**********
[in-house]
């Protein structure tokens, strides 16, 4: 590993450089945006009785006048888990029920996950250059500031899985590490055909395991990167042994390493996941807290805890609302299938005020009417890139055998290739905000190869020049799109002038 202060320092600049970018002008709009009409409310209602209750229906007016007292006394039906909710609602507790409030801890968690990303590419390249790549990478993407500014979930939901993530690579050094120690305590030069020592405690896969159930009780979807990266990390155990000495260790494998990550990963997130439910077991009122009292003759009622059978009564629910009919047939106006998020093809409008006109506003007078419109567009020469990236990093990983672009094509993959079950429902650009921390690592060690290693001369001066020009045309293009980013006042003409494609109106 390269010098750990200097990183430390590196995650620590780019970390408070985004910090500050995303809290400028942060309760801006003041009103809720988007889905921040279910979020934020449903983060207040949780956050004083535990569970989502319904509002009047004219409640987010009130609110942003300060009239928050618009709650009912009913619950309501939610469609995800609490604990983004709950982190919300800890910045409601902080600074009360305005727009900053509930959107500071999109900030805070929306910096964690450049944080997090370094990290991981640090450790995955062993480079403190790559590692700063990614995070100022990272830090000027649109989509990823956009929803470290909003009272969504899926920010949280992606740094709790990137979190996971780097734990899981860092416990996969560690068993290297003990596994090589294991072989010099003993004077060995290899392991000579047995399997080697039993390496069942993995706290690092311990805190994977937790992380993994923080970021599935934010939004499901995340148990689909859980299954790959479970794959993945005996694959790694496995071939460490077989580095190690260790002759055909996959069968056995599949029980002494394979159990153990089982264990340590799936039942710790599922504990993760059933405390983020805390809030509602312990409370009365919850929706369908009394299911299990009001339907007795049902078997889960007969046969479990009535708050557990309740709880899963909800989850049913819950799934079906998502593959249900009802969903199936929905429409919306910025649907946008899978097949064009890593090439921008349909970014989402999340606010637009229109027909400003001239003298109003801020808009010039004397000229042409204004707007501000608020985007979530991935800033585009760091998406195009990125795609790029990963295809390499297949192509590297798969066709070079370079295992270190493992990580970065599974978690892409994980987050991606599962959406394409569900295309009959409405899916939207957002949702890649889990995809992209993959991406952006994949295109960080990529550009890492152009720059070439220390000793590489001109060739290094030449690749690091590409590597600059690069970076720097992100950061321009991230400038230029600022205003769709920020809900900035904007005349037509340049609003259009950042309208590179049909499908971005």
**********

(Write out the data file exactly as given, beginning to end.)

[in-house]
């Protein structure tokens, strides 16, 4: 590993450089945006009785006048888990029920996950250059500031899985590490055909395991990167042994390493996941807290805890609302299938005020009417890139055998290739905000190869020049799109002038 202060320092600049970018002008709009009409409310209602209750229906007016007292006394039906909710609602507790409030801890968690990303590419390249790549990478993407500014979930939901993530690579050094120690305590030069020592405690896969159930009780979807990266990390155990000495260790494998990550990963997130439910077991009122009292003759009622059978009564629910009919047939106006998020093809409008006109506003007078419109567009020469990236990093990983672009094509993959079950429902650009921390690592060690290693001369001066020009045309293009980013006042003409494609109106 390269010098750990200097990183430390590196995650620590780019970390408070985004910090500050995303809290400028942060309760801006003041009103809720988007889905921040279910979020934020449903983060207040949780956050004083535990569970989502319904509002009047004219409640987010009130609110942003300060009239928050618009709650009912009913619950309501939610469609995800609490604990983004709950982190919300800890910045409601902080600074009360305005727009900053509930959107500071999109900030805070929306910096964690450049944080997090370094990290991981640090450790995955062993480079403190790559590692700063990614995070100022990272830090000027649109989509990823956009929803470290909003009272969504899926920010949280992606740094709790990137979190996971780097734990899981860092416990996969560690068993290297003990596994090589294991072989010099003993004077060995290899392991000579047995399997080697039993390496069942993995706290690092311990805190994977937790992380993994923080970021599935934010939004499901995340148990689909859980299954790959479970794959993945005996694959790694496995071939460490077989580095190690260790002759055909996959069968056995599949029980002494394979159990153990089982264990340590799936039942710790599922504990993760059933405390983020805390809030509602312990409370009365919850929706369908009394299911299990009001339907007795049902078997889960007969046969479990009535708050557990309740709880899963909800989850049913819950799934079906998502593959249900009802969903199936929905429409919306910025649907946008899978097949064009890593090439921008349909970014989402999340606010637009229109027909400003001239003298109003801020808009010039004397000229042409204004707007501000608020985007979530991935800033585009760091998406195009990125795609790029990963295809390499297949192509590297798969066709070079370079295992270190493992990580970065599974978690892409994980987050991606599962959406394409569900295309009959409405899916939207957002949702890649889990995809992209993959991406952006994949295109960080990529550009890492152009720059070439220390000793590489001109060739290094030449690749690091590409590597600059690069970076720097992100950061321009991230400038230029600022205003769709920020809900900035904007005349037509340049609003259009950042309208590179049909499908971005």